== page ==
The first arm is a strong evidence-based research foundation that establishes best practices to help children and the adults who care for them be more effective in promoting their success. The second arm is academic and involves creating a unique curriculum that allows hope to be taught and fostered, whether in K–12 classrooms, college lecture halls or corporate environments. And the third is the clinical arm, which translates research and curriculum into actionable plans.
“This center is the combination of the scientific, academic and clinical practices, not just standing as individual separate pillars, but truly integrated to advance the science of hope and make a difference at scale,” said Fabes, co-executive director of the new Center for Hope.
Miller’s career in youth development began in 1983 when he was hired as president executive director for The Boys and Girls Clubs of Metro Phoenix. But his interest in the field began when he was much younger.
As a 16-year-old high school sophomore in Southern California, Miller watched with dismay as several of his Mexican-American classmates dropped out. He was certain that the reason was that nobody cared, and made the decision then and there to be the one person who did.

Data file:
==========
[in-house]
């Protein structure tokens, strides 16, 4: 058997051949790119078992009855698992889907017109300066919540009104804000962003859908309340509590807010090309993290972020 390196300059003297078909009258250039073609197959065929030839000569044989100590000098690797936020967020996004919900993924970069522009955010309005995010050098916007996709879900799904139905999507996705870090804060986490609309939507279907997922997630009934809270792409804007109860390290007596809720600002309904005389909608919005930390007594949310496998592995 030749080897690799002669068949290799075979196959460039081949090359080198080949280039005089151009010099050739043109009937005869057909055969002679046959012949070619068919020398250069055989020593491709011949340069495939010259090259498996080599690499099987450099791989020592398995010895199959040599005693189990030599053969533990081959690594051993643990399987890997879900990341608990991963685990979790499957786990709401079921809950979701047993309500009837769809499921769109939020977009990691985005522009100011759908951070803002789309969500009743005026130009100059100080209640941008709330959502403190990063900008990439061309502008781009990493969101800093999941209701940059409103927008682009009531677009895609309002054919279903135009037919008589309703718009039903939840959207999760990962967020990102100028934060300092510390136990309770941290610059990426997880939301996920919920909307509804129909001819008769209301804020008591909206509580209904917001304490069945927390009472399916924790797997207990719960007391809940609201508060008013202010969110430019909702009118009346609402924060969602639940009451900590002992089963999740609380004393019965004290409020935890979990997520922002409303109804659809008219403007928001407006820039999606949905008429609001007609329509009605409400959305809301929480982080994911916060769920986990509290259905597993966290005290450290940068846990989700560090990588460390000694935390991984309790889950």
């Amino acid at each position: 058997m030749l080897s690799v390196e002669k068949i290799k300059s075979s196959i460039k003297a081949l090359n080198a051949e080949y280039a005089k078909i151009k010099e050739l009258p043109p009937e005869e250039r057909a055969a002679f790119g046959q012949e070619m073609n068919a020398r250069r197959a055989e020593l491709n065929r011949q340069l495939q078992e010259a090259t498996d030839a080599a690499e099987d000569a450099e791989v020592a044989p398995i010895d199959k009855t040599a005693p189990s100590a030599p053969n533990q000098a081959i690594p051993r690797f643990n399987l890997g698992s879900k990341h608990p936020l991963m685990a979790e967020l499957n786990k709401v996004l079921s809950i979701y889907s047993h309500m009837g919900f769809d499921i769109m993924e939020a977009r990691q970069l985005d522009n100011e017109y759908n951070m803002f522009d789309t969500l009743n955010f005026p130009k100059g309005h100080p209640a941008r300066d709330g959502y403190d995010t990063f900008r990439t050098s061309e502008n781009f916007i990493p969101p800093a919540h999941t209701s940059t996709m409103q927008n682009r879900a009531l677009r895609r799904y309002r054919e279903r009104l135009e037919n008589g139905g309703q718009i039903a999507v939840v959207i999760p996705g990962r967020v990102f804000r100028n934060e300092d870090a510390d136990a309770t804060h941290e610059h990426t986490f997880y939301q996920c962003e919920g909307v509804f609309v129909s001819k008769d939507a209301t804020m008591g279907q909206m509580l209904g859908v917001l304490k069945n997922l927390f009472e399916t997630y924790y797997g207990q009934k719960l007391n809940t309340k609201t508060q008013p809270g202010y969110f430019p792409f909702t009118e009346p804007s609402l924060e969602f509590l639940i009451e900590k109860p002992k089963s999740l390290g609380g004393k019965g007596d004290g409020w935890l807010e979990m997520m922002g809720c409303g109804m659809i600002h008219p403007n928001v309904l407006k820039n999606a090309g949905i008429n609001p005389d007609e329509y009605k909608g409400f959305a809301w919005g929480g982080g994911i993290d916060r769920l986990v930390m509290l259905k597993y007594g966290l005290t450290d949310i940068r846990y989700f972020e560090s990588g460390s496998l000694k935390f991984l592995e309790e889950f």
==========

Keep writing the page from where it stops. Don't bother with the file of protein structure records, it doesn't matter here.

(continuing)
That was 54 years ago. Every step he’s taken in his career since then, Miller says with pride, has been with that in mind.
“I just felt that society had found an easy excuse as to why some kids do well and other kids struggle,” he said. “And we bought into that and began to divide the world into kids with risk and kids without risk. It became a self-fulfilling prophecy; if that’s what we believe about kids, that’s what we’ll always get. So I thought, what if we change the belief?”
The organization operates on four research conclusions: 1. It’s not risk factors that prevent kids from being successful, it’s the absence of hope. 2. Adults who interact with children — from teachers to parole officers to bus drivers — don’t control any of the risk in children’s lives, but they do control much of the hope. 3. Hope can be taught and learned in the same way as reading, writing and arithmetic. 4. It’s not programs or curriculum alone that make the greatest difference in children’s lives, it’s meaningful relationships with caring adults.
Based on the four research conclusions are three cultural frameworks and five practices that emphasize a change in culture, rather than prevention methods, in order to engage adults in children’s lives in ways that encourage hopeful thinking about their future.
All of this is taught through workshops, classes, symposiums and the weeklong Kids at Hope master’s institute.